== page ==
Marie Yovanovitch, the former U.S. ambassador to Ukraine, tells lawmakers her removal was the result of “unfounded and false claims.”

Oct. 11, 2019

The indictment does not accuse Sessions of wrongdoing or mention him by name, simply referring to the person as “Congressman 1.” But donations made by Parnas and Fruman match campaign finance reports for Sessions.


“The fact that he’s got Ukraine wrapped around his axle now adds to the steepness of the climb,” Flores, the congressman whom Sessions is vying to replace, said in an interview Friday.

He added, “I don’t know what happened there. I am certainly not prejudging him. But in this political environment, if you have the word ‘Ukraine’ attached to your name and you’re a candidate, it’s certainly not helpful.”

Sessions has said his first meeting with Parnas and Fruman was to discuss energy independence in Ukraine. He said he recalled “a couple additional meetings” over time but did not elaborate.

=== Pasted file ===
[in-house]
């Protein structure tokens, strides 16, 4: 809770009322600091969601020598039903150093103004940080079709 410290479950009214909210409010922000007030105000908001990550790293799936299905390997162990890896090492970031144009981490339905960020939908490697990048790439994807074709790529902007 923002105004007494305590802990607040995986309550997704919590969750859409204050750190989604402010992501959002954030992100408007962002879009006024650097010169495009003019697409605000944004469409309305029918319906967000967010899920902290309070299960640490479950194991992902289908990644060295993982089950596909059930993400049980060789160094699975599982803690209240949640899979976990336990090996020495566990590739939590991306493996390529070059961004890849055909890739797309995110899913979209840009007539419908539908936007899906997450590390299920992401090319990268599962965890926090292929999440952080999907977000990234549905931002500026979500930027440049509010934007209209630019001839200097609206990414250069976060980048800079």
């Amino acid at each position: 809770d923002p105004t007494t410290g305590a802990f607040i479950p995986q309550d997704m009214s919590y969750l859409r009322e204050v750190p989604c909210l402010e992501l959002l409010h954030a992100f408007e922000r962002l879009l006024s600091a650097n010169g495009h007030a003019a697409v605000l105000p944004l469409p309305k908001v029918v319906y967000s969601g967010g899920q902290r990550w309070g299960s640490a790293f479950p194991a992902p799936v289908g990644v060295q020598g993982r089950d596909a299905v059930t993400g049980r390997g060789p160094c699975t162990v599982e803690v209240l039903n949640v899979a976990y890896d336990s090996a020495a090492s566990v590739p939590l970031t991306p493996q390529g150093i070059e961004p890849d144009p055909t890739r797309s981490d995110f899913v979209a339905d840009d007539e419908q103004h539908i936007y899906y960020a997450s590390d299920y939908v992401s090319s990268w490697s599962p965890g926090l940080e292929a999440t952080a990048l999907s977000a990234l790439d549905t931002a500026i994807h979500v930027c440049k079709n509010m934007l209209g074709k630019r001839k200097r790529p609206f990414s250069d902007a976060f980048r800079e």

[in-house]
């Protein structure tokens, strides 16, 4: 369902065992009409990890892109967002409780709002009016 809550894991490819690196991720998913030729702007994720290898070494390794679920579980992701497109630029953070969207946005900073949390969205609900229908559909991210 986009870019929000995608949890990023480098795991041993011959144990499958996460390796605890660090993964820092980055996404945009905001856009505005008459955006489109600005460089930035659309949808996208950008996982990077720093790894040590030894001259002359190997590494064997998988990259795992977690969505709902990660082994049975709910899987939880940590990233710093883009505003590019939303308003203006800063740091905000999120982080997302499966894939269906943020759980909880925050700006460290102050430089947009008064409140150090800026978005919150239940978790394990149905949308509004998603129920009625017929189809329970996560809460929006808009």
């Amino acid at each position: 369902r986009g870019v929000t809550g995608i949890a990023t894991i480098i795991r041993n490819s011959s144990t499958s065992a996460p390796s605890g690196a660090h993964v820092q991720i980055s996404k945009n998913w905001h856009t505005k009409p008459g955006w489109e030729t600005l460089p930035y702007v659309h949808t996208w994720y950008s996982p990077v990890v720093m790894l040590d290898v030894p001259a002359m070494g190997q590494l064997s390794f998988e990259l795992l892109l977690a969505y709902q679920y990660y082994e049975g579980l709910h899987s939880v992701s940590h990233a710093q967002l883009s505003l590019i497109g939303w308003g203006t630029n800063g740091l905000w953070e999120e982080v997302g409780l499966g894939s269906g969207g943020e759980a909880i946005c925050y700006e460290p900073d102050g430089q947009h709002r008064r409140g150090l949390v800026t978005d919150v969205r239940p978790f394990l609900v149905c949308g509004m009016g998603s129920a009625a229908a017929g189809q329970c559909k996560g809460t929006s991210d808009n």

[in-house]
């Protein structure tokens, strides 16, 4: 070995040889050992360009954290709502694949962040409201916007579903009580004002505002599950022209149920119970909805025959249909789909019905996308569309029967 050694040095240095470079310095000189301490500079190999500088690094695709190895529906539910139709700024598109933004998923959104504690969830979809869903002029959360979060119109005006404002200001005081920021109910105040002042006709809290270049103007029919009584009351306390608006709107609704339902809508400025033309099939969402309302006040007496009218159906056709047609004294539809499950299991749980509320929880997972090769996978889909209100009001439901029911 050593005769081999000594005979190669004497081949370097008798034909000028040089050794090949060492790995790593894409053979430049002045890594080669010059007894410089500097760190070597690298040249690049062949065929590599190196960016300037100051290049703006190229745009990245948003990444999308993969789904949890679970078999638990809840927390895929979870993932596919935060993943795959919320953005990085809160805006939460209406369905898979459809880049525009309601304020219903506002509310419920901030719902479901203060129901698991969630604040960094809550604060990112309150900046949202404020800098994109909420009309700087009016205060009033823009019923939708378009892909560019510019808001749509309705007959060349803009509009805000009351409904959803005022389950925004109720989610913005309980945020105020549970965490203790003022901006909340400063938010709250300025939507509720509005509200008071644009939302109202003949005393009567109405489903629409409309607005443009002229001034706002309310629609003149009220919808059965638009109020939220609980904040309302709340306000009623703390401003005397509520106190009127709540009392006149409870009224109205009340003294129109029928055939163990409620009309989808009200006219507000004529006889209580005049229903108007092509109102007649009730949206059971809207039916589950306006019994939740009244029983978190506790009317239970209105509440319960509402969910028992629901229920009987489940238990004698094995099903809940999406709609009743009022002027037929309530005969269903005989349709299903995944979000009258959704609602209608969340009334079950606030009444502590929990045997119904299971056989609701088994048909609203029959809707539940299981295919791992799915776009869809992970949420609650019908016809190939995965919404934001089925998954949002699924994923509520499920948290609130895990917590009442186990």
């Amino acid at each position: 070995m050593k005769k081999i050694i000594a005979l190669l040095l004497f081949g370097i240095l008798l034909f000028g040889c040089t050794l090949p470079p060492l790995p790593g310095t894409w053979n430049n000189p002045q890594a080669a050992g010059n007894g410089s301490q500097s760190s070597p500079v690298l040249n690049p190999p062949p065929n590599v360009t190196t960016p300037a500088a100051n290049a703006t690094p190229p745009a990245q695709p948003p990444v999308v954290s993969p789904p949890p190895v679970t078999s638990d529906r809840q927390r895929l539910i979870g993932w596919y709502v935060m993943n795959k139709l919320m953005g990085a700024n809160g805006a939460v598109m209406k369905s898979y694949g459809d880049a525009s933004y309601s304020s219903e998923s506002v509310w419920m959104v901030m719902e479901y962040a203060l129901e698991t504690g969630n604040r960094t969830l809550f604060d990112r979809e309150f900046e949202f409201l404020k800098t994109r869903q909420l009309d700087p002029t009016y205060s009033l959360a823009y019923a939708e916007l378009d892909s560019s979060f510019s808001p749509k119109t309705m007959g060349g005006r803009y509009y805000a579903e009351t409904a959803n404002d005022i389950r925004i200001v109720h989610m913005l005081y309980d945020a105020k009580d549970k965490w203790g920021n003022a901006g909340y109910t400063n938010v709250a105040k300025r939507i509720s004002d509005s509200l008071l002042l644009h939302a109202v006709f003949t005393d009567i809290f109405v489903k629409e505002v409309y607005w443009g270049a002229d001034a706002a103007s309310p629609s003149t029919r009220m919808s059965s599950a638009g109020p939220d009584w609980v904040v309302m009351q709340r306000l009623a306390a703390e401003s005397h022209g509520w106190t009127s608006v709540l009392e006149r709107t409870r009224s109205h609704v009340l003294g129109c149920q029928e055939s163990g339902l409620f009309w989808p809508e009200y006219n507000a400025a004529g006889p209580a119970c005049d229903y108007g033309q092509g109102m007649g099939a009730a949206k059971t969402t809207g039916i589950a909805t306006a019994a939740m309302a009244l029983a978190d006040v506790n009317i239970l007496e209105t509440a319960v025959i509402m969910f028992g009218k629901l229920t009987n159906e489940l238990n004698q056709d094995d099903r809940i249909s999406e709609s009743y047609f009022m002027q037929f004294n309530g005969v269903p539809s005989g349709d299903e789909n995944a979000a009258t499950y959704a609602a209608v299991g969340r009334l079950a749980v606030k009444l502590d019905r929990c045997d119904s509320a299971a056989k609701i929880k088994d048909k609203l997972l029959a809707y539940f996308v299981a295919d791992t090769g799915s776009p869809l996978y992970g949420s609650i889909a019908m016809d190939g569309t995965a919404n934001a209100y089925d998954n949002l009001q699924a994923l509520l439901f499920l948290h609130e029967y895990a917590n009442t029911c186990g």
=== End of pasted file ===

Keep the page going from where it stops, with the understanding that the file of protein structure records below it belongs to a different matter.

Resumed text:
“There was no request in the meeting, and I took no action,” Sessions said.

In May 2018, Parnas posted a photo of himself and David Correia, his business partner who is also charged, with Sessions in his Capitol Hill office. The caption read: “Hard at work!!”

Flores, a 10-year House veteran, said Sessions’ switch bears the look of a “career politician” fleeing to what is a starkly different place to represent.

Sessions was the congressman for Texas’ wealthy elite in Dallas, where he was popular with the big-donor class. But he is now trying to shift to a district that is 90% rural and carpeted with farms and ranches while encompassing Texas A&M and Baylor University.

Democrats don’t see it as a pickup opportunity in 2020, though Flores says it’s not a “slam-dunk” district for Republicans.

Similarly, GOP operatives in Washington said few in the party there or in Texas were encouraging Sessions to run even before the revelations — arguing that last year’s loss revealed him to be a flawed candidate.